very quickly getting total size of folder

You are at a disadvantage.

Windows Explorer almost certainly uses FindFirstFile/FindNextFile to both traverse the directory structure and collect size information (through lpFindFileData) in one pass, making what is essentially a single system call per file.

Python is unfortunately not your friend in this case. Thus,

  1. os.walk first calls os.listdir (which internally calls FindFirstFile/FindNextFile)
    • any additional system calls made from this point onward can only make you slower than Windows Explorer
  2. os.walk then calls isdir for each file returned by os.listdir (which internally calls GetFileAttributesEx — or, prior to Win2k, a GetFileAttributes+FindFirstFile combo) to redetermine whether to recurse or not
  3. os.walk and os.listdir will perform additional memory allocation, string and array operations etc. to fill out their return value
  4. you then call getsize for each file returned by os.walk (which again calls GetFileAttributesEx)

That is 3x more system calls per file than Windows Explorer, plus memory allocation and manipulation overhead.

You can either use Anurag’s solution, or try to call FindFirstFile/FindNextFile directly and recursively (which should be comparable to the performance of a cygwin or other win32 port du -s some_directory.)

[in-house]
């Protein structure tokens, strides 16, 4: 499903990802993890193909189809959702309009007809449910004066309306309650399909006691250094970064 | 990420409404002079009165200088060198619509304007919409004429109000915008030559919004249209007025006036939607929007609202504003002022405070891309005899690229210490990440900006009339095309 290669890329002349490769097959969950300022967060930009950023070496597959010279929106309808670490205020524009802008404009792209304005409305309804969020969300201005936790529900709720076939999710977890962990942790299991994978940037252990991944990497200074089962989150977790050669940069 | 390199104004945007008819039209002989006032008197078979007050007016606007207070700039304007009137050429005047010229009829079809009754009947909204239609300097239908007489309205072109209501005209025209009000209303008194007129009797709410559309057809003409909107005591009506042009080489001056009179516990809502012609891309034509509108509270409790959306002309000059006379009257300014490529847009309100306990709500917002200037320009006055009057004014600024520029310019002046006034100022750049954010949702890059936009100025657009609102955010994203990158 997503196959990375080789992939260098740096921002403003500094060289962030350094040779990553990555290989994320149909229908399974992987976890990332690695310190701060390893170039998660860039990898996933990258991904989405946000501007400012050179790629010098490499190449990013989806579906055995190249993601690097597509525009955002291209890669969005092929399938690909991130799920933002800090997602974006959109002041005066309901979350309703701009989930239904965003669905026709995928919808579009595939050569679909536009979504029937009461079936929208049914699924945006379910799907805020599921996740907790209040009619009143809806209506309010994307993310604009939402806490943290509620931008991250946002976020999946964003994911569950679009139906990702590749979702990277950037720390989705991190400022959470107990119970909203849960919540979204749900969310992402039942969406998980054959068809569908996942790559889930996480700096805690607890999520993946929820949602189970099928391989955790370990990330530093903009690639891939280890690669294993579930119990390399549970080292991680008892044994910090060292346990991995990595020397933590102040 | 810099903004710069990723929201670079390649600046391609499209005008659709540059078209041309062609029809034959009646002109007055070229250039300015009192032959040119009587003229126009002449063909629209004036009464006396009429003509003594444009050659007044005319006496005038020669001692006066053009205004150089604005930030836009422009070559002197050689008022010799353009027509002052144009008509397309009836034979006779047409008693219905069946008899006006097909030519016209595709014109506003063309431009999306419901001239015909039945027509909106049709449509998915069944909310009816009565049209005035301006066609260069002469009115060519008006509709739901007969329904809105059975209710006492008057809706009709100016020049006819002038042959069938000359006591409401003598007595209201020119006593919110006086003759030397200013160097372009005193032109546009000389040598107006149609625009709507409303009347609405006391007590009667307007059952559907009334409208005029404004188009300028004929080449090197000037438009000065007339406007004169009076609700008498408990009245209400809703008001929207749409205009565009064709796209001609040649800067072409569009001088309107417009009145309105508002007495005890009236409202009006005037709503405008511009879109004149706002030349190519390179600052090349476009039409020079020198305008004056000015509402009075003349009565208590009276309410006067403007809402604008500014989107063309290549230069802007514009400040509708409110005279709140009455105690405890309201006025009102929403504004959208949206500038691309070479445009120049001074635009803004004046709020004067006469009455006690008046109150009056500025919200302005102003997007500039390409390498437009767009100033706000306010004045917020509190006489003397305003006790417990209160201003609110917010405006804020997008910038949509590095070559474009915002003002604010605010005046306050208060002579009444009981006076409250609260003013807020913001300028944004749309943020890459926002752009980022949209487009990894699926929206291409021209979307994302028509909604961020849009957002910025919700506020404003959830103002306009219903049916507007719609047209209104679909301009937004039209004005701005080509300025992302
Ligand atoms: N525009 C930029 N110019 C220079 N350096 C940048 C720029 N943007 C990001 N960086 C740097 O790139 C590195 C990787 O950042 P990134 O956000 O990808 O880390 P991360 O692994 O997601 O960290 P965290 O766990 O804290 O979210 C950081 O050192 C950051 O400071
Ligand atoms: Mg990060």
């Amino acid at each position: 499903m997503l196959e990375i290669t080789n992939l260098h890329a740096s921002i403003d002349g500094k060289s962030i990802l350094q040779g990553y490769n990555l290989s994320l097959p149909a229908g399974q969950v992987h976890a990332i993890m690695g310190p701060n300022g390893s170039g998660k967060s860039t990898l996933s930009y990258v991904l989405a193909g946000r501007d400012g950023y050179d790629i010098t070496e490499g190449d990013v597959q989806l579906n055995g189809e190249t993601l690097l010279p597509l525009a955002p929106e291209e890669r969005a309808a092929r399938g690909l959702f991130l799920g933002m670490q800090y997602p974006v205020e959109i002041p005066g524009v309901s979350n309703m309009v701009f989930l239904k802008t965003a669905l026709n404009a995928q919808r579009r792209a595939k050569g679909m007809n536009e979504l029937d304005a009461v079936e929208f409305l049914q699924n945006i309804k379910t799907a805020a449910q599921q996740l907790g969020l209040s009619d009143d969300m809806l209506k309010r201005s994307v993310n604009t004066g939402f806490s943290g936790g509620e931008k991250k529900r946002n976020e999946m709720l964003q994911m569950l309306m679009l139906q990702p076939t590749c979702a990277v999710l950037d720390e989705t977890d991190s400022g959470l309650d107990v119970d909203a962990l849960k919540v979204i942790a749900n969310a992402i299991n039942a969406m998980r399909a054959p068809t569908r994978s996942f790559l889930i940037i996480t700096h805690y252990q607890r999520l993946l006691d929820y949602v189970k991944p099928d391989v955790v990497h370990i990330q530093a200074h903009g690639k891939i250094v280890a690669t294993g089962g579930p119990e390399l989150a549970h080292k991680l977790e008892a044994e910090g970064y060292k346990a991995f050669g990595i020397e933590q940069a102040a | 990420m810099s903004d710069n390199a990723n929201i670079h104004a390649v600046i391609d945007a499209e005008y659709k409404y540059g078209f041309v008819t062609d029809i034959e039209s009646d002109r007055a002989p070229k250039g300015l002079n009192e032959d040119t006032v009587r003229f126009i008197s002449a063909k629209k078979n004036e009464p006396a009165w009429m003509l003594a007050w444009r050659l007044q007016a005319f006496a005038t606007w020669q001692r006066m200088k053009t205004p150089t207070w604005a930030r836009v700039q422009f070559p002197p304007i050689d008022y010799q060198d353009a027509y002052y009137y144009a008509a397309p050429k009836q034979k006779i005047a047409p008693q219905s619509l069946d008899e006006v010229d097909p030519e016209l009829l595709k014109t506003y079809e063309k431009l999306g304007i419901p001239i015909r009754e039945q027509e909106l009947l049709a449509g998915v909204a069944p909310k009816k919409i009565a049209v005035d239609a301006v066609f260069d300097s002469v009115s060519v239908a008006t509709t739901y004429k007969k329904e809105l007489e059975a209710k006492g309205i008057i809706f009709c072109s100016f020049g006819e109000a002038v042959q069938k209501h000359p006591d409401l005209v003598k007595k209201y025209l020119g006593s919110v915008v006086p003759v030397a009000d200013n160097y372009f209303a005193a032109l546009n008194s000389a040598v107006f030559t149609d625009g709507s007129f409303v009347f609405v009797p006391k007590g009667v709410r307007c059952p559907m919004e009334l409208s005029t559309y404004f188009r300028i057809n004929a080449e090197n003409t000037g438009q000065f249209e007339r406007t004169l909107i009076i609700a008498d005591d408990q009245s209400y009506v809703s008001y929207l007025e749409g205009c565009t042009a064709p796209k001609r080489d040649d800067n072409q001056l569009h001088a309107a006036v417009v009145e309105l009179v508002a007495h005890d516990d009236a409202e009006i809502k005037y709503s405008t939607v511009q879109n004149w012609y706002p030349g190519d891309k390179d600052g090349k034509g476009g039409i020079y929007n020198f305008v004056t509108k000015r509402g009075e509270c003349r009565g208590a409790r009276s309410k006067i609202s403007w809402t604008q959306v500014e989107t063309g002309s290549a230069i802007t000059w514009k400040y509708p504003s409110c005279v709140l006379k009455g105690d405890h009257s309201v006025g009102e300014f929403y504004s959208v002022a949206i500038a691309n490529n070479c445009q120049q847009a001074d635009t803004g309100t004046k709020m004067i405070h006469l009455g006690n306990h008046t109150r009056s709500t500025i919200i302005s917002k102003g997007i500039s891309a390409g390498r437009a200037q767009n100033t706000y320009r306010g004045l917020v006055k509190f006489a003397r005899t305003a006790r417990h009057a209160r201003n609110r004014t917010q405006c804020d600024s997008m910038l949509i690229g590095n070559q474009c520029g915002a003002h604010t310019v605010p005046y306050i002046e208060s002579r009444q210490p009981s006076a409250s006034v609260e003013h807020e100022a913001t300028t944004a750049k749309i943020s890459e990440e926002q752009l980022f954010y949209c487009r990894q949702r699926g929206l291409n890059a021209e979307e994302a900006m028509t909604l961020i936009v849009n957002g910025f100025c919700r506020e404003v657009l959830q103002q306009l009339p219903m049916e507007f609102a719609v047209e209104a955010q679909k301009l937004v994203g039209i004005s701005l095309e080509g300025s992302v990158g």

Refer to for the implementation of os.walk, posixmodule.c for the implementation of listdir and win32_stat (invoked by both isdir and getsize.)

Note that Python’s os.walk is suboptimal on all platforms (Windows and *nices), up to and including Python3.1. On both Windows and *nices os.walk could achieve traversal in a single pass without calling isdir since both FindFirst/FindNext (Windows) and opendir/readdir (*nix) already return file type via lpFindFileData->dwFileAttributes (Windows) and dirent::d_type (*nix).

Perhaps counterintuitively, on most modern configurations (e.g. Win7 and NTFS, and even some SMB implementations) GetFileAttributesEx is twice as slow as FindFirstFile of a single file (possibly even slower than iterating over a directory with FindNextFile.)

Update: Python 3.5 includes the new PEP 471 os.scandir() function that solves this problem by returning file attributes along with the filename. This new function is used to speed up the built-in os.walk() (on both Windows and Linux). You can use the scandir module on PyPI to get this behavior for older Python versions, including 2.x.

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